So here we are – the month after what we all know to be one of the year’s most celebrated candy holidays. While Halloween has admittedly always been one of my favorites – first as a child and then as a parent – it is hard to sugar coat the fact that all of the celebratory treats inevitably bestowed upon our children this time of year have the very real potential to stand in the way of insuring they have happy healthy teeth.
The fact of the matter is that the state of children’s teeth has been shown to be very important to their overall health and well-being. That means that long after your child’s stores of Halloween candy have dwindled and the sugar-laden dust of Halloween has settled, consistently applying a few practical tooth-friendly tips and tricks can help you make taking care of your child’s teeth a year-round fun and resistance-free habit.
And that’s where Melvin comes in. In the spirit of addressing the many tooth-brushing challenges of parenthood, I believe the best approach is to engage children. That’s why I co-authored Melvin the Magnificent Molar – a children’s book based on a lovable tooth of the same name who lives “way, way, way in the back of your mouth” and runs the very real risk of being overlooked and neglected – with the intention of doing just that. Based on the latest, greatest recommendations for taking care of young children’s teeth, Melvin offers such simple yet important tips for happy, healthy teeth as:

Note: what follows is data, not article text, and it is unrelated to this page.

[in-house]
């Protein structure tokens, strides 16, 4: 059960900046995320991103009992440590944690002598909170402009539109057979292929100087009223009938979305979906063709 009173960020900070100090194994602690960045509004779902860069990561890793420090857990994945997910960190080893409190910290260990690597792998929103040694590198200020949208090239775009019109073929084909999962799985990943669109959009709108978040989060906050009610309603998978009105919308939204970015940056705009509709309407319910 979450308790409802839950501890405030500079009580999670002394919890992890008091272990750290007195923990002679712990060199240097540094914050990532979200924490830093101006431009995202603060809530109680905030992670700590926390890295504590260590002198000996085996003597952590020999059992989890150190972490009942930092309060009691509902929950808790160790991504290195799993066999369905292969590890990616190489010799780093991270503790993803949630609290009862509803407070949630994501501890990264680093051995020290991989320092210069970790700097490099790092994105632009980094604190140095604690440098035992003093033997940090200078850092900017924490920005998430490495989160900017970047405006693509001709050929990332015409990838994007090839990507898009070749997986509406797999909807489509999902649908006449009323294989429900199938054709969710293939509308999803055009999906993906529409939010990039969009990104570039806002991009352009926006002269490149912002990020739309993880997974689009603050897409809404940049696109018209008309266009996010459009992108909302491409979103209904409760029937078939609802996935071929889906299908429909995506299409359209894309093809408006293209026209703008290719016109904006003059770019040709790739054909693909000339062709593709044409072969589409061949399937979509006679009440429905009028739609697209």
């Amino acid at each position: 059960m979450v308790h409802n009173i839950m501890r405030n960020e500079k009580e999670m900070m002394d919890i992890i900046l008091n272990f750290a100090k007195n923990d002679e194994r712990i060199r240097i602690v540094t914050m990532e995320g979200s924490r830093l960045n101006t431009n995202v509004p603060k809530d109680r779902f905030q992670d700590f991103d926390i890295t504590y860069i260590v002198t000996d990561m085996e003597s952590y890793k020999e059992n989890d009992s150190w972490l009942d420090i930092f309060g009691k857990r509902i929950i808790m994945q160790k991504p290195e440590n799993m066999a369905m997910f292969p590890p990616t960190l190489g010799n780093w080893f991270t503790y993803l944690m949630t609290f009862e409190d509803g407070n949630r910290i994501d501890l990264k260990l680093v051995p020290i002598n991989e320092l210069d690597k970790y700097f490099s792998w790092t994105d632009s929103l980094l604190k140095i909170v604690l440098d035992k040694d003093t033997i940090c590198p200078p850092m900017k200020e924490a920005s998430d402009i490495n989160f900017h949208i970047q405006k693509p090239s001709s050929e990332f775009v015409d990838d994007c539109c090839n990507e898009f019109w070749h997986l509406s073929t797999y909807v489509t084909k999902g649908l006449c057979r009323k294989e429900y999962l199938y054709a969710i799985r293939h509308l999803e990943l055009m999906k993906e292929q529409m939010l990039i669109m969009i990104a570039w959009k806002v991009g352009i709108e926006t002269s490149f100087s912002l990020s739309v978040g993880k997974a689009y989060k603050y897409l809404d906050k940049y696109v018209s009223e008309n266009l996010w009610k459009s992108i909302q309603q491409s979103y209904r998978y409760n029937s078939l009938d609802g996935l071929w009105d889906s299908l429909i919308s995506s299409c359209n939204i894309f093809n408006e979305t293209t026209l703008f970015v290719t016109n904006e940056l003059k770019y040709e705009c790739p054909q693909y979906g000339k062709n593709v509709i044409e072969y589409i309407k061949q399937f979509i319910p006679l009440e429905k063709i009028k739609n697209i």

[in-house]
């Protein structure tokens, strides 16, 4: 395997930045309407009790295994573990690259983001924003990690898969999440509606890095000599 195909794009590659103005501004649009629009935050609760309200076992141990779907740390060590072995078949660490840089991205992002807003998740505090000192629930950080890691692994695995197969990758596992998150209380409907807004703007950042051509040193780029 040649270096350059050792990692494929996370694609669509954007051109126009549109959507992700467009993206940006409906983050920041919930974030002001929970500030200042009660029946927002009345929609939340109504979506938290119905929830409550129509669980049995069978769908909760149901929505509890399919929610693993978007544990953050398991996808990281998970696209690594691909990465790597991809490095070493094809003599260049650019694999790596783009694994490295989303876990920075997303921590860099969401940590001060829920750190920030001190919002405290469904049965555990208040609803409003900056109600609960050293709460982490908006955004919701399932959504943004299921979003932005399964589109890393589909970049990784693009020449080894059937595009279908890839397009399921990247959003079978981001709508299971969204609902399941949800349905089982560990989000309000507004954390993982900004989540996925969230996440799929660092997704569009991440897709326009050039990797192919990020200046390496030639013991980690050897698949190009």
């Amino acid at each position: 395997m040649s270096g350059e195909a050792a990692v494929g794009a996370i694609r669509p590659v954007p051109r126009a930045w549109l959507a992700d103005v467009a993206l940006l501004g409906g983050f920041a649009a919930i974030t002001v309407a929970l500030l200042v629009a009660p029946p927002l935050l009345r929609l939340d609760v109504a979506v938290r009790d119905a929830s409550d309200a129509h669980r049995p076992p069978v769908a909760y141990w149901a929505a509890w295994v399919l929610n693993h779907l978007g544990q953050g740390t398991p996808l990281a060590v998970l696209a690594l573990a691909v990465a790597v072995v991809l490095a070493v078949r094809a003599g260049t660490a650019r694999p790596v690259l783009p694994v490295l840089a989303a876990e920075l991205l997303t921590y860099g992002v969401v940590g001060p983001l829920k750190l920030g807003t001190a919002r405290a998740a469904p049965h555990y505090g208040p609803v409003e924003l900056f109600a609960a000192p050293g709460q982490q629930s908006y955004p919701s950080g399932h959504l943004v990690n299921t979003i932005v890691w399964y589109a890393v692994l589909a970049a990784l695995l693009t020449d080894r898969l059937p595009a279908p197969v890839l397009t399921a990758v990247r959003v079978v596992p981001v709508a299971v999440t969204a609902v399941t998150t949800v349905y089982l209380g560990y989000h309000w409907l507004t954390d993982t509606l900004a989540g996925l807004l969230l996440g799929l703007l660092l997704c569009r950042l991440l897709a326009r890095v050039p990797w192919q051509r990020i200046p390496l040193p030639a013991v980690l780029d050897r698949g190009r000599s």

Treat baby teeth with the respect they deserve – they are very important. Even though “baby” teeth may not last a lifetime, the habits you introduce early on do! This includes cleaning babies’ gums even before first teeth show up, as well as avoiding putting babies to sleep with a bottle containing anything water.
Make time right from the start for regular cleaning and check-ups. Just like grown-up teeth, baby teeth also need regular cleaning, daily brushing, and routine check-ups. It is recommended that even very young children get in the life-long habit of at least twice-a-day brushing, and get their first check-up within 6 months of the appearance of their first tooth (but no later than one year of age).
Make sure to use fluoride as toothpaste, not tummy-paste. Fluoride has been shown to be very important for healthy teeth, it’s just not generally advised for children under the age of two (unless specifically recommended by your child’s doctor or dentist). Quite simply, that’s because young children have a tendency to swallow it – running the real risk of making it tummy paste rather than toothpaste! Until your child is old enough, either brush your toddler’s teeth without toothpaste or use fluoride-free. Once your child turns two, also remember that the recommended amount of fluoride toothpaste is nowhere near the big swirls shown on TV toothpaste commercials, but rather should be a smear no bigger than the size of your toddler’s pinky fingernail.
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